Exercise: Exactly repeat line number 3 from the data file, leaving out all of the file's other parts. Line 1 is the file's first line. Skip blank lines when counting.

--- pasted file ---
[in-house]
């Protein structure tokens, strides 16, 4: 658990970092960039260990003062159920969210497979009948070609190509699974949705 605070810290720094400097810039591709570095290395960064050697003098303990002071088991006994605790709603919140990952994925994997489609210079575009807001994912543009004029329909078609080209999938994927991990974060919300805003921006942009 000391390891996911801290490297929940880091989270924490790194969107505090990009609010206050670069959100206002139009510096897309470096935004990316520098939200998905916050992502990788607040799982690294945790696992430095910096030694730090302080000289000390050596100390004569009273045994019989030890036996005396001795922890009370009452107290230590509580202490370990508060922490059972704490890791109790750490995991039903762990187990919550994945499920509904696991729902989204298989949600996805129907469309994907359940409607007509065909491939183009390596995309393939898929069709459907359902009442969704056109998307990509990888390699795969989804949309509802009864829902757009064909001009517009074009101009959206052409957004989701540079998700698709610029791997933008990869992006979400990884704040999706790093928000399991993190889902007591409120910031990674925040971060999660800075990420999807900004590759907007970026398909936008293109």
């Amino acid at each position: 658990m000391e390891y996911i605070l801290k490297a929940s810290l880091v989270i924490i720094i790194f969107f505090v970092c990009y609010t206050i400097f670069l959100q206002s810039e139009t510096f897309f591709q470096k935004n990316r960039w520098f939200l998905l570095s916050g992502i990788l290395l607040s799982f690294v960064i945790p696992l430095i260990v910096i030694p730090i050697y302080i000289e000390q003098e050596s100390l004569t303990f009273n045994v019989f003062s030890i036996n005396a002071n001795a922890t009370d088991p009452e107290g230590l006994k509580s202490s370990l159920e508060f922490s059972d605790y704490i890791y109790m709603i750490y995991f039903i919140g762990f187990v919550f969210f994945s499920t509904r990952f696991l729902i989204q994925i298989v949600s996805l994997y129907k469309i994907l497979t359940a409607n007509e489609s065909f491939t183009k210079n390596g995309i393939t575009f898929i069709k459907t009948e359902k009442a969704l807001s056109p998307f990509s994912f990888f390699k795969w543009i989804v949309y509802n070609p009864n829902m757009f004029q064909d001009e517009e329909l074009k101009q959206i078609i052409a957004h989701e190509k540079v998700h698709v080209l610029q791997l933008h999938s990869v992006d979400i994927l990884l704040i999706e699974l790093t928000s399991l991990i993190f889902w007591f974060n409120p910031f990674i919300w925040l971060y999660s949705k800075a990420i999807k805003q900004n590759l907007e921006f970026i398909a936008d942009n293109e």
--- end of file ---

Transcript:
């Amino acid at each position: 658990m000391e390891y996911i605070l801290k490297a929940s810290l880091v989270i924490i720094i790194f969107f505090v970092c990009y609010t206050i400097f670069l959100q206002s810039e139009t510096f897309f591709q470096k935004n990316r960039w520098f939200l998905l570095s916050g992502i990788l290395l607040s799982f690294v960064i945790p696992l430095i260990v910096i030694p730090i050697y302080i000289e000390q003098e050596s100390l004569t303990f009273n045994v019989f003062s030890i036996n005396a002071n001795a922890t009370d088991p009452e107290g230590l006994k509580s202490s370990l159920e508060f922490s059972d605790y704490i890791y109790m709603i750490y995991f039903i919140g762990f187990v919550f969210f994945s499920t509904r990952f696991l729902i989204q994925i298989v949600s996805l994997y129907k469309i994907l497979t359940a409607n007509e489609s065909f491939t183009k210079n390596g995309i393939t575009f898929i069709k459907t009948e359902k009442a969704l807001s056109p998307f990509s994912f990888f390699k795969w543009i989804v949309y509802n070609p009864n829902m757009f004029q064909d001009e517009e329909l074009k101009q959206i078609i052409a957004h989701e190509k540079v998700h698709v080209l610029q791997l933008h999938s990869v992006d979400i994927l990884l704040i999706e699974l790093t928000s399991l991990i993190f889902w007591f974060n409120p910031f990674i919300w925040l971060y999660s949705k800075a990420i999807k805003q900004n590759l907007e921006f970026i398909a936008d942009n293109e």